Look out, it’s snakebite season

Photo courtesy Heather Colson Pictured is a muzzled rattlesnake used in one of Ashlea Colson’s clinics that teaches dogs how to recognize danger. There have been three dogs and one person treated for snakebites recently.

Photo courtesy Heather Colson
Pictured is a muzzled rattlesnake used in one of Ashlea Colson’s clinics that teaches dogs how to recognize danger. There have been three dogs and one person treated for snakebites recently.

By Trudy Balcom

tbalcom@rawlinstimes.com

RAWLINS — Rattlesnakes are our unwelcome neighbors in Carbon County.

While people try to avoid them, pets may not recognize them as dangerous. And avoiding rattlesnakes can be difficult if they unexpectedly show up in your own yard.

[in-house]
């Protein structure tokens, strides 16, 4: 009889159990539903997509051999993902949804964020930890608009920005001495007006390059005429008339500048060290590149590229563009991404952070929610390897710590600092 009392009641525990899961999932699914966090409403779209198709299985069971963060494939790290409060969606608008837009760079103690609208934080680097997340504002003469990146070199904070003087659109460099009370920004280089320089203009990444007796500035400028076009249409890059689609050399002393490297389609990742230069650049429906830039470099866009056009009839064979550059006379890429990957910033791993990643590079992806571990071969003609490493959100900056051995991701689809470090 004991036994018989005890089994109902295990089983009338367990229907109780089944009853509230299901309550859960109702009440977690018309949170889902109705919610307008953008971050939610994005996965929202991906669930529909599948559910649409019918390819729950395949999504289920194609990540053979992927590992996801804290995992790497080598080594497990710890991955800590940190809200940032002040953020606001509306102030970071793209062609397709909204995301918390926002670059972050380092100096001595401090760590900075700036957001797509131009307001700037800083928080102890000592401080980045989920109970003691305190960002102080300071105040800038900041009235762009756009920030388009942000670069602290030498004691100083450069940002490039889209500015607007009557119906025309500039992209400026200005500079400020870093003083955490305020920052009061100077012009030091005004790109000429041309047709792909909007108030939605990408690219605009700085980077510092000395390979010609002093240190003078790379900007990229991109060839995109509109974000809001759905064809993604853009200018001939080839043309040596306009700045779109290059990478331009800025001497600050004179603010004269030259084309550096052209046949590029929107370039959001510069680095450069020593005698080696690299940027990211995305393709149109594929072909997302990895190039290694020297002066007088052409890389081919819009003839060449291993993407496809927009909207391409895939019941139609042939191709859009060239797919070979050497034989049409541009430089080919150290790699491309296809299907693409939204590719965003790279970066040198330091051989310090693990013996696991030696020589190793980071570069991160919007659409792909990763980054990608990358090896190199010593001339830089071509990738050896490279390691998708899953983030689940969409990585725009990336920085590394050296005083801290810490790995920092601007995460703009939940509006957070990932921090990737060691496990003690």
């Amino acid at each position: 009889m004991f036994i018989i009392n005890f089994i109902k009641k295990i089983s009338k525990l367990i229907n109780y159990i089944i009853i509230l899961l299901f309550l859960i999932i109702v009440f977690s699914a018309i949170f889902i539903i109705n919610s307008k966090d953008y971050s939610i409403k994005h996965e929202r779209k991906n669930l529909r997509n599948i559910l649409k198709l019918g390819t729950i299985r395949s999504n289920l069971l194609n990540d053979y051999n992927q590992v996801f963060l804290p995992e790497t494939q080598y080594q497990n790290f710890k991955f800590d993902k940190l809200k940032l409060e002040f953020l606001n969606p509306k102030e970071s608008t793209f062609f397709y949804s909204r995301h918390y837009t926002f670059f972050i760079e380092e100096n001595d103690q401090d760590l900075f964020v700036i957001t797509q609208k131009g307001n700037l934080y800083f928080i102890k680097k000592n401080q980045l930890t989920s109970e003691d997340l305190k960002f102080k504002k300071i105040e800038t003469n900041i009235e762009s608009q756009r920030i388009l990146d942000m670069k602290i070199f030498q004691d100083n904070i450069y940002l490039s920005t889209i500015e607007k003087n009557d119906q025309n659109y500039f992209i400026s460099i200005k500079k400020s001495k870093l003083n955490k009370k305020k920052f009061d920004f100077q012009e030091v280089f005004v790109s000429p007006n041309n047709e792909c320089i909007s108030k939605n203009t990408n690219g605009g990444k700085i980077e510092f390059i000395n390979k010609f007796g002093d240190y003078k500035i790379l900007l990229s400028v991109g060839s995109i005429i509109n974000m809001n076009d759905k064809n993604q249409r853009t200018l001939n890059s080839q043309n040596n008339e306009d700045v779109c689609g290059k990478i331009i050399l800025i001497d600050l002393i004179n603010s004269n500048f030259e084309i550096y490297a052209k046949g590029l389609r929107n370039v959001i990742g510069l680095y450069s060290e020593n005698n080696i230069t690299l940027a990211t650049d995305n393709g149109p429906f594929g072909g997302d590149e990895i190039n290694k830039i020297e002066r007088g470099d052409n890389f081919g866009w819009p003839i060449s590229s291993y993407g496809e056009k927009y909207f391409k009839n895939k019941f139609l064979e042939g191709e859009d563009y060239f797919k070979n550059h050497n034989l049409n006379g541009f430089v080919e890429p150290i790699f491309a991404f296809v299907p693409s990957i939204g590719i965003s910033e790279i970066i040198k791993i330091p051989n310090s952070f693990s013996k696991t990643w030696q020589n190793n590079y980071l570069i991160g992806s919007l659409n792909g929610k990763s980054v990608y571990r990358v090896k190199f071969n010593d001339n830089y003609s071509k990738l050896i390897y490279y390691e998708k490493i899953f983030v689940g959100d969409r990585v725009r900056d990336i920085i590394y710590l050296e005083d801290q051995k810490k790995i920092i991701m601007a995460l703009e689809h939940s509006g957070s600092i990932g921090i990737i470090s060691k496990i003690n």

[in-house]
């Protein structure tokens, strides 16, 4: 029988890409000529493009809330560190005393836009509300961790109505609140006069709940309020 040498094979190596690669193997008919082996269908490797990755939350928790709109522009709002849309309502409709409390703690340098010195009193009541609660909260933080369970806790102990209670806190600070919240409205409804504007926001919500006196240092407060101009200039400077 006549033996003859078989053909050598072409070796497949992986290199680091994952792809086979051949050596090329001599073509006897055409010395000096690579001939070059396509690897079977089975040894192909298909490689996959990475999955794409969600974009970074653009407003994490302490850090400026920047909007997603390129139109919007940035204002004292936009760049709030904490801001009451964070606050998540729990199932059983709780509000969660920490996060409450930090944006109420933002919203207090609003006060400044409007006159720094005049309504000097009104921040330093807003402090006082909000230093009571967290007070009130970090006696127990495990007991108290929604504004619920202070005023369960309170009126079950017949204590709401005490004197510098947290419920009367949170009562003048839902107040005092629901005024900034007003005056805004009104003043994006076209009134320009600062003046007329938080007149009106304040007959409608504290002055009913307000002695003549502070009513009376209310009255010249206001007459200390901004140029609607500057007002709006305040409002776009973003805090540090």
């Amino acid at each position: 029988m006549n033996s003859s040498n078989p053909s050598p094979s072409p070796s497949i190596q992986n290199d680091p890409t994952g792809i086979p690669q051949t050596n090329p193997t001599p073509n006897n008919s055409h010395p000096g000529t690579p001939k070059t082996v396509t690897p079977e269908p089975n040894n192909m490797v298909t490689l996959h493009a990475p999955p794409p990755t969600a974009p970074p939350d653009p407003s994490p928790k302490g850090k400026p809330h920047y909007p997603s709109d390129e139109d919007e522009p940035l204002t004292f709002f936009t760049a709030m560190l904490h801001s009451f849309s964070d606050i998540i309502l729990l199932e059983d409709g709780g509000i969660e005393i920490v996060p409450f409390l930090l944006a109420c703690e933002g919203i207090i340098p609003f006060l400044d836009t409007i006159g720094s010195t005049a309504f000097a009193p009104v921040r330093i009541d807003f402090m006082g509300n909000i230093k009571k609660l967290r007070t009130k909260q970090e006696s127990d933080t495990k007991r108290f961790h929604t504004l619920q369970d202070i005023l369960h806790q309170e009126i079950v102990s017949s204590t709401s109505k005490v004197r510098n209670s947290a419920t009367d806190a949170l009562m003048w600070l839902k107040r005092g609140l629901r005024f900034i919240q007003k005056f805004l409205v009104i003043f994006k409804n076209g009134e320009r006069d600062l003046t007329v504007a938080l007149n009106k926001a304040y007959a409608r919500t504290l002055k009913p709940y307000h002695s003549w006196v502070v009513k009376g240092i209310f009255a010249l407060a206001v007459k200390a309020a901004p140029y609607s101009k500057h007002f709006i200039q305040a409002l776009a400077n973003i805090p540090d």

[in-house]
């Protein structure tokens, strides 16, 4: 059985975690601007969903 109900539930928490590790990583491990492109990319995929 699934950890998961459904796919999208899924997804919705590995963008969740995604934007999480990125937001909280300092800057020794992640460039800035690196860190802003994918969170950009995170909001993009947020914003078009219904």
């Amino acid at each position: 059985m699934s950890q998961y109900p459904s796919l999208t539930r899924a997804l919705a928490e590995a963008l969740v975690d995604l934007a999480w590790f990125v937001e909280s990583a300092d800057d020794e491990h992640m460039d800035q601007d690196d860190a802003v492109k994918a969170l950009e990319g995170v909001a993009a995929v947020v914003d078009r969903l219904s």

Three dogs suffering from snakebite have recently been treated at Carbon County Veterinary Hospital in Rawlins, and one patient was recently treated at Memorial Hospital of Carbon County (MHCC) for snakebite.

“This is the time of year we see this happening,” said Cali O’Hare, the hospital’s director of Marketing and Communications. “We see it every year.”

O’Hare said that MHCC keeps more antivenin (more commonly referred to as ‘antivenom’) in stock than any other hospital in the state.

Although snakebites can occur almost anywhere in Carbon County, O’Hare said that victims they see in the emergency room often come from Seminoe or the Dugway recreation site northeast of Rawlins.